Huffington Post had an unlikely ally today — Dan Abrams, founder of digital media company Abrams Media, wrote a post on Mediaite defending Huffington Post from the hoardes of unpaid bloggers who are supposedly poised to go on strike against the giant aggregator.
Last week, the Newspaper Guild and its 26,000-member union called for all unpaid Huffington Post bloggers to withhold their work in support of a “strike” launched earlier this year by the art publication Visual Arts Source, whose writers had previously contributed free content to the Post.
Abrams’ problem with this move is the timing:
But why the public cry for a strike now? What happened last week? [...] Maybe, in the words of the Newspaper Guild, because the outcry comes “in the wake of its $315 million merger with AOL.” Ah. So it’s the fact that Huffington Post now has a distinct and clear numerical value?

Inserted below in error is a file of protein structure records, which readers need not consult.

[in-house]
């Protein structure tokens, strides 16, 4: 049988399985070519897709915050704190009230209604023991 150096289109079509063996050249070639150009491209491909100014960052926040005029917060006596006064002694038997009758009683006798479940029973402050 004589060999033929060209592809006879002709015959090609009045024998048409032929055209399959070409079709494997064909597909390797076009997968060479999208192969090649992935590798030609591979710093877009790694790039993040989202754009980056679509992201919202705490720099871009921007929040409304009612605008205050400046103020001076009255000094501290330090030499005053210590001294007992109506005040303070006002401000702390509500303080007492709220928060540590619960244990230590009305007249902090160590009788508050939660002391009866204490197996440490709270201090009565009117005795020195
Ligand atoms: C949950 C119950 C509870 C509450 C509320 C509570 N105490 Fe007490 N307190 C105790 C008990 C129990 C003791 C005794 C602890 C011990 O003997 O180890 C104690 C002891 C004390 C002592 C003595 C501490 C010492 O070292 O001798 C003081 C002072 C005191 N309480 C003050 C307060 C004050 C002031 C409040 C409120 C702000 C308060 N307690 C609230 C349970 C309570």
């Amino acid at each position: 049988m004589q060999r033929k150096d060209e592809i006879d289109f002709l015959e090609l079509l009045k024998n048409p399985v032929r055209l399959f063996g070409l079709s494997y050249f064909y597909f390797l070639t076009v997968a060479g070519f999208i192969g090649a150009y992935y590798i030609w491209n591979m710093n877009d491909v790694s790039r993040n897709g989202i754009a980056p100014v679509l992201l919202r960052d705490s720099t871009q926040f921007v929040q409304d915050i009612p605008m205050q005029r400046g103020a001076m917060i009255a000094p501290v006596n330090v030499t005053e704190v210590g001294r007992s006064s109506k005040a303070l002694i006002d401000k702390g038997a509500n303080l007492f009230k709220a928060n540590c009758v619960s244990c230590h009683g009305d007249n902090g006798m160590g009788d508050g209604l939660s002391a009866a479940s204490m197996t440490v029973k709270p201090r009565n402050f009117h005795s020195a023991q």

Abrams doesn’t give let aggregation go entirely free of charge — he writes that “it’s also true that aggregation has had a disastrous effect on newspapers and I believe journalism as a whole.” But unlike the New York Times‘ Bill Keller (who really, really hates aggregation, and holds Huffington Post mostly responsible for its pervasiveness), Abrams says that “with or without Huffington Post, newspapers would be suffering the precise fate they are today.”
The problem is not Huffington Post in particular, says Abrams, but the broader problem of the Internet. So, he advises us all, “don’t hate the player, hate the game.”
It seems like new media is sticking up for its own.